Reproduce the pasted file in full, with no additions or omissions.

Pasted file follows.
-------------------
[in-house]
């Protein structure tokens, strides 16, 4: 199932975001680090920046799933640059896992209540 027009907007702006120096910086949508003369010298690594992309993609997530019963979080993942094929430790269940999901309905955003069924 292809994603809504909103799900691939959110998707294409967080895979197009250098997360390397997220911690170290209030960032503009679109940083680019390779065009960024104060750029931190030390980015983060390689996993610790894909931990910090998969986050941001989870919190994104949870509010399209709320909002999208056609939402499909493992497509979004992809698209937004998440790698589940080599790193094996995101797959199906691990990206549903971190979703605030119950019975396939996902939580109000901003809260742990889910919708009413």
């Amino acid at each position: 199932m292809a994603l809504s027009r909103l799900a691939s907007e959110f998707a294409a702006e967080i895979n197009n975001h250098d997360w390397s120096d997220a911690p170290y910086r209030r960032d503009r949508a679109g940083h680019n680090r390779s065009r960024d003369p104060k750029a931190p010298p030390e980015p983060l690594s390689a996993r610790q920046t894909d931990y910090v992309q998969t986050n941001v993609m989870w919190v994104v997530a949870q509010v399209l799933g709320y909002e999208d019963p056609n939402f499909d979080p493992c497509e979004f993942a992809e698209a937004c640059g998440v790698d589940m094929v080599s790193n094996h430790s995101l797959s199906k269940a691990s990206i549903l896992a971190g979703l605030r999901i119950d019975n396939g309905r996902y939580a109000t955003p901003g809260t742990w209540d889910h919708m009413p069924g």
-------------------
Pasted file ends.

[in-house]
């Protein structure tokens, strides 16, 4: 199932975001680090920046799933640059896992209540 027009907007702006120096910086949508003369010298690594992309993609997530019963979080993942094929430790269940999901309905955003069924 292809994603809504909103799900691939959110998707294409967080895979197009250098997360390397997220911690170290209030960032503009679109940083680019390779065009960024104060750029931190030390980015983060390689996993610790894909931990910090998969986050941001989870919190994104949870509010399209709320909002999208056609939402499909493992497509979004992809698209937004998440790698589940080599790193094996995101797959199906691990990206549903971190979703605030119950019975396939996902939580109000901003809260742990889910919708009413």
């Amino acid at each position: 199932m292809a994603l809504s027009r909103l799900a691939s907007e959110f998707a294409a702006e967080i895979n197009n975001h250098d997360w390397s120096d997220a911690p170290y910086r209030r960032d503009r949508a679109g940083h680019n680090r390779s065009r960024d003369p104060k750029a931190p010298p030390e980015p983060l690594s390689a996993r610790q920046t894909d931990y910090v992309q998969t986050n941001v993609m989870w919190v994104v997530a949870q509010v399209l799933g709320y909002e999208d019963p056609n939402f499909d979080p493992c497509e979004f993942a992809e698209a937004c640059g998440v790698d589940m094929v080599s790193n094996h430790s995101l797959s199906k269940a691990s990206i549903l896992a971190g979703l605030r999901i119950d019975n396939g309905r996902y939580a109000t955003p901003g809260t742990w209540d889910h919708m009413p069924g």